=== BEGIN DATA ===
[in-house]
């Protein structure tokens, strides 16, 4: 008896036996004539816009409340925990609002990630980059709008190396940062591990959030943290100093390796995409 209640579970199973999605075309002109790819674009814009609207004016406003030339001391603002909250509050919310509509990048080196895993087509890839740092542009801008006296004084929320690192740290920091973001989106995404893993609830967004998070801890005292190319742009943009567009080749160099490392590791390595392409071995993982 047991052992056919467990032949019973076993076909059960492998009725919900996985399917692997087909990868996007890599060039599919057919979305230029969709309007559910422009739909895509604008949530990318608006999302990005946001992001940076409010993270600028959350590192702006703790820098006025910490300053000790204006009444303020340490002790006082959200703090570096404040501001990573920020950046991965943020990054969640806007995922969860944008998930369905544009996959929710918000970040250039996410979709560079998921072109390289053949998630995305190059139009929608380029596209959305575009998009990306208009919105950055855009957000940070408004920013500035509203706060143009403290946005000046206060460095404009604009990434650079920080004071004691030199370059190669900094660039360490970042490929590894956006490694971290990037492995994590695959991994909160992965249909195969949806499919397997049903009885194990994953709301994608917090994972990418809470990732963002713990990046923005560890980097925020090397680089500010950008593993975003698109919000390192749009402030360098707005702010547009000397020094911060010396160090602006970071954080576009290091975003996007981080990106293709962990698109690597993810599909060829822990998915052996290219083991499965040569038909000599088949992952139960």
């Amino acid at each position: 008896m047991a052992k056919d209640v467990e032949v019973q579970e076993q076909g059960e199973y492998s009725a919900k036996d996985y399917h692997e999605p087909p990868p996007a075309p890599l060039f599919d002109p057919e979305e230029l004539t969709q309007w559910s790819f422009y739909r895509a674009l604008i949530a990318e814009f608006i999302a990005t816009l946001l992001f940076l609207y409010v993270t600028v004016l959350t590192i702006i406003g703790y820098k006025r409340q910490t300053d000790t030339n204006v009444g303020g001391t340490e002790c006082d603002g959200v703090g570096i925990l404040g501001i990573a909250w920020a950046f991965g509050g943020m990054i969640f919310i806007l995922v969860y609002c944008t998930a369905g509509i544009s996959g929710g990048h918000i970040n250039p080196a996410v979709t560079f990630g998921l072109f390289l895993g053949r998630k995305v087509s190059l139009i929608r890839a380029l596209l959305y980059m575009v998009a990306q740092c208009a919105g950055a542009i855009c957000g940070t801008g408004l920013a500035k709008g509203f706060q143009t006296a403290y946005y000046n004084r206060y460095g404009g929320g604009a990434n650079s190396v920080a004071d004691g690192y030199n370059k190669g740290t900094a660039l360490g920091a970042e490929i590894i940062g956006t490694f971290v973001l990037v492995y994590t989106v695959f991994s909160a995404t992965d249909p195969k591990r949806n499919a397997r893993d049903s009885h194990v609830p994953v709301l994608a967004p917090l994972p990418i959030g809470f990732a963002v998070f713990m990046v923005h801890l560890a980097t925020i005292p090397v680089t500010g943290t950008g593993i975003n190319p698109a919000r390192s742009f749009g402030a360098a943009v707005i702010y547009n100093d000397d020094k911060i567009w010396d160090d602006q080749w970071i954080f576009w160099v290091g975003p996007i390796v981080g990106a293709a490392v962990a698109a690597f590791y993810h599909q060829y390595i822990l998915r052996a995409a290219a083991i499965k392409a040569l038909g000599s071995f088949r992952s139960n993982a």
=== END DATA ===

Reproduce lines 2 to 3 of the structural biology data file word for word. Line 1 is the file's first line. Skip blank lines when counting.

């Protein structure tokens, strides 16, 4: 008896036996004539816009409340925990609002990630980059709008190396940062591990959030943290100093390796995409 209640579970199973999605075309002109790819674009814009609207004016406003030339001391603002909250509050919310509509990048080196895993087509890839740092542009801008006296004084929320690192740290920091973001989106995404893993609830967004998070801890005292190319742009943009567009080749160099490392590791390595392409071995993982 047991052992056919467990032949019973076993076909059960492998009725919900996985399917692997087909990868996007890599060039599919057919979305230029969709309007559910422009739909895509604008949530990318608006999302990005946001992001940076409010993270600028959350590192702006703790820098006025910490300053000790204006009444303020340490002790006082959200703090570096404040501001990573920020950046991965943020990054969640806007995922969860944008998930369905544009996959929710918000970040250039996410979709560079998921072109390289053949998630995305190059139009929608380029596209959305575009998009990306208009919105950055855009957000940070408004920013500035509203706060143009403290946005000046206060460095404009604009990434650079920080004071004691030199370059190669900094660039360490970042490929590894956006490694971290990037492995994590695959991994909160992965249909195969949806499919397997049903009885194990994953709301994608917090994972990418809470990732963002713990990046923005560890980097925020090397680089500010950008593993975003698109919000390192749009402030360098707005702010547009000397020094911060010396160090602006970071954080576009290091975003996007981080990106293709962990698109690597993810599909060829822990998915052996290219083991499965040569038909000599088949992952139960």
């Amino acid at each position: 008896m047991a052992k056919d209640v467990e032949v019973q579970e076993q076909g059960e199973y492998s009725a919900k036996d996985y399917h692997e999605p087909p990868p996007a075309p890599l060039f599919d002109p057919e979305e230029l004539t969709q309007w559910s790819f422009y739909r895509a674009l604008i949530a990318e814009f608006i999302a990005t816009l946001l992001f940076l609207y409010v993270t600028v004016l959350t590192i702006i406003g703790y820098k006025r409340q910490t300053d000790t030339n204006v009444g303020g001391t340490e002790c006082d603002g959200v703090g570096i925990l404040g501001i990573a909250w920020a950046f991965g509050g943020m990054i969640f919310i806007l995922v969860y609002c944008t998930a369905g509509i544009s996959g929710g990048h918000i970040n250039p080196a996410v979709t560079f990630g998921l072109f390289l895993g053949r998630k995305v087509s190059l139009i929608r890839a380029l596209l959305y980059m575009v998009a990306q740092c208009a919105g950055a542009i855009c957000g940070t801008g408004l920013a500035k709008g509203f706060q143009t006296a403290y946005y000046n004084r206060y460095g404009g929320g604009a990434n650079s190396v920080a004071d004691g690192y030199n370059k190669g740290t900094a660039l360490g920091a970042e490929i590894i940062g956006t490694f971290v973001l990037v492995y994590t989106v695959f991994s909160a995404t992965d249909p195969k591990r949806n499919a397997r893993d049903s009885h194990v609830p994953v709301l994608a967004p917090l994972p990418i959030g809470f990732a963002v998070f713990m990046v923005h801890l560890a980097t925020i005292p090397v680089t500010g943290t950008g593993i975003n190319p698109a919000r390192s742009f749009g402030a360098a943009v707005i702010y547009n100093d000397d020094k911060i567009w010396d160090d602006q080749w970071i954080f576009w160099v290091g975003p996007i390796v981080g990106a293709a490392v962990a698109a690597f590791y993810h599909q060829y390595i822990l998915r052996a995409a290219a083991i499965k392409a040569l038909g000599s071995f088949r992952s139960n993982a």